In the long run I'd be surprised if the research done or inspired by Berkeley's Michael Stonebraker doesn't ultimately have more of an effect on the world than Linux. Ingres and Informix were his, so is PostGres. In exploring current versions of that product I stumbled over an interview he did with Robert Westervelt in November, 2004.
The thing is worth reading in its entirety, but what comes across most clearly is the baffled bitterness technical people feel when inferior products win in the marketplace. Here are two somewhat unrepresentative, but thought provoking, bits:
RW: Is SQL really such a crummy query language?
Stonebraker: The whole nesting construct is a lousy idea. If you write a nested query the semantics of SQL evaluates that from inside to outside. It's terribly inefficient. But no one ever said that the best technical solution wins. IBM marketing knew SQL was a bad language and decided to release DB2 anyway and push SQL. So SQL will be the COBOL in the year 2020. We're stuck with it, everybody hates it because it's a lousy language and we have IBM to thank for foisting that one on us. Quel was universally better. It was a much cleaner language.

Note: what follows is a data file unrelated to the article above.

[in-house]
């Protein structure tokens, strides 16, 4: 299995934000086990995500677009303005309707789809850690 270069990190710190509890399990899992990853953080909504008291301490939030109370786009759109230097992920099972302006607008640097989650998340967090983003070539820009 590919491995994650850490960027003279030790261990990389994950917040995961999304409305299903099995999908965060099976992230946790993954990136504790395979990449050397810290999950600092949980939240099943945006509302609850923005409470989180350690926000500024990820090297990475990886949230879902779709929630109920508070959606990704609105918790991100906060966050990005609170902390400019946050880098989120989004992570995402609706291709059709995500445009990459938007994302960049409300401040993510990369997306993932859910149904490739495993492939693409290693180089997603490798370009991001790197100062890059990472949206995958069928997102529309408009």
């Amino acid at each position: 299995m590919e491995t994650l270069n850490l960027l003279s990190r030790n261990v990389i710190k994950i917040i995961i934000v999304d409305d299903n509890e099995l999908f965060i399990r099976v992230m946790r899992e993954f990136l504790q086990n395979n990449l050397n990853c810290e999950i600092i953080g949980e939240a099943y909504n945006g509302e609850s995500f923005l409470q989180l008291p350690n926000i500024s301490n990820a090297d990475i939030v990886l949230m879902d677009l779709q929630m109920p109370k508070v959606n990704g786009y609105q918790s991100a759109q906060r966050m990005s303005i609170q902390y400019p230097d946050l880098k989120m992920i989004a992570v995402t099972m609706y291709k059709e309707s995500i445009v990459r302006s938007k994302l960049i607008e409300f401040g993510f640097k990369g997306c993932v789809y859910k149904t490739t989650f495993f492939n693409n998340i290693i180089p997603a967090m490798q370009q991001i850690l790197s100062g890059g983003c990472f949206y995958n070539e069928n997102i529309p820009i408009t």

I've used both, going from Quel to SQL is like going from APL to COBOL.
RW: What were some other factors that caused Oracle to dominate Ingres?
Stonebraker: I think the thing I find most depressing is that Oracle succeeded with an inferior product and what's happening is that similar tactics are generally being applied by Microsoft. The thing that bugs me the most is that customers put up with this. They were writing the checks to Oracle and to Microsoft on future promises and lousy products. So the IT community has sort of fostered this on themselves.
Tell me about it.